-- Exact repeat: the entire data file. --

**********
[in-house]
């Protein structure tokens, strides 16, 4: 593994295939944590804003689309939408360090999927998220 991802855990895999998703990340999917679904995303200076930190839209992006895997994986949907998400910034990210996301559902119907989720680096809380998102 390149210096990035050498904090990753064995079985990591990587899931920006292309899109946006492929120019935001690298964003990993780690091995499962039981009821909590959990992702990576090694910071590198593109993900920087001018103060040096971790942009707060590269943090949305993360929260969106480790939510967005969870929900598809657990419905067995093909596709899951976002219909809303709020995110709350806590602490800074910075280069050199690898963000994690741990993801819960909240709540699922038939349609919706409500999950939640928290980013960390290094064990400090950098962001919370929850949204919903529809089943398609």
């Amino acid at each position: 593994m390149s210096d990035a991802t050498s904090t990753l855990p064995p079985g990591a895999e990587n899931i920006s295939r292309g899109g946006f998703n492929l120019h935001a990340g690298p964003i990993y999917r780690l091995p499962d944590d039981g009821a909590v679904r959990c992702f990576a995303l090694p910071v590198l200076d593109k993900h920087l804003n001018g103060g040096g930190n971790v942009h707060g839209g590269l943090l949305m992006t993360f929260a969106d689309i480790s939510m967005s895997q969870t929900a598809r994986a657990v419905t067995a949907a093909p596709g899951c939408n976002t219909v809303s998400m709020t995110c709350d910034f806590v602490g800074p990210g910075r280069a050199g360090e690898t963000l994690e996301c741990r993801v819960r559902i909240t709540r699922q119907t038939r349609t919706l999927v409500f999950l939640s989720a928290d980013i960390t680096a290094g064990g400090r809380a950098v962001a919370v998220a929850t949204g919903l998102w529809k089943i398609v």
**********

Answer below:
[in-house]
């Protein structure tokens, strides 16, 4: 593994295939944590804003689309939408360090999927998220 991802855990895999998703990340999917679904995303200076930190839209992006895997994986949907998400910034990210996301559902119907989720680096809380998102 390149210096990035050498904090990753064995079985990591990587899931920006292309899109946006492929120019935001690298964003990993780690091995499962039981009821909590959990992702990576090694910071590198593109993900920087001018103060040096971790942009707060590269943090949305993360929260969106480790939510967005969870929900598809657990419905067995093909596709899951976002219909809303709020995110709350806590602490800074910075280069050199690898963000994690741990993801819960909240709540699922038939349609919706409500999950939640928290980013960390290094064990400090950098962001919370929850949204919903529809089943398609």
């Amino acid at each position: 593994m390149s210096d990035a991802t050498s904090t990753l855990p064995p079985g990591a895999e990587n899931i920006s295939r292309g899109g946006f998703n492929l120019h935001a990340g690298p964003i990993y999917r780690l091995p499962d944590d039981g009821a909590v679904r959990c992702f990576a995303l090694p910071v590198l200076d593109k993900h920087l804003n001018g103060g040096g930190n971790v942009h707060g839209g590269l943090l949305m992006t993360f929260a969106d689309i480790s939510m967005s895997q969870t929900a598809r994986a657990v419905t067995a949907a093909p596709g899951c939408n976002t219909v809303s998400m709020t995110c709350d910034f806590v602490g800074p990210g910075r280069a050199g360090e690898t963000l994690e996301c741990r993801v819960r559902i909240t709540r699922q119907t038939r349609t919706l999927v409500f999950l939640s989720a928290d980013i960390t680096a290094g064990g400090r809380a950098v962001a919370v998220a929850t949204g919903l998102w529809k089943i398609v």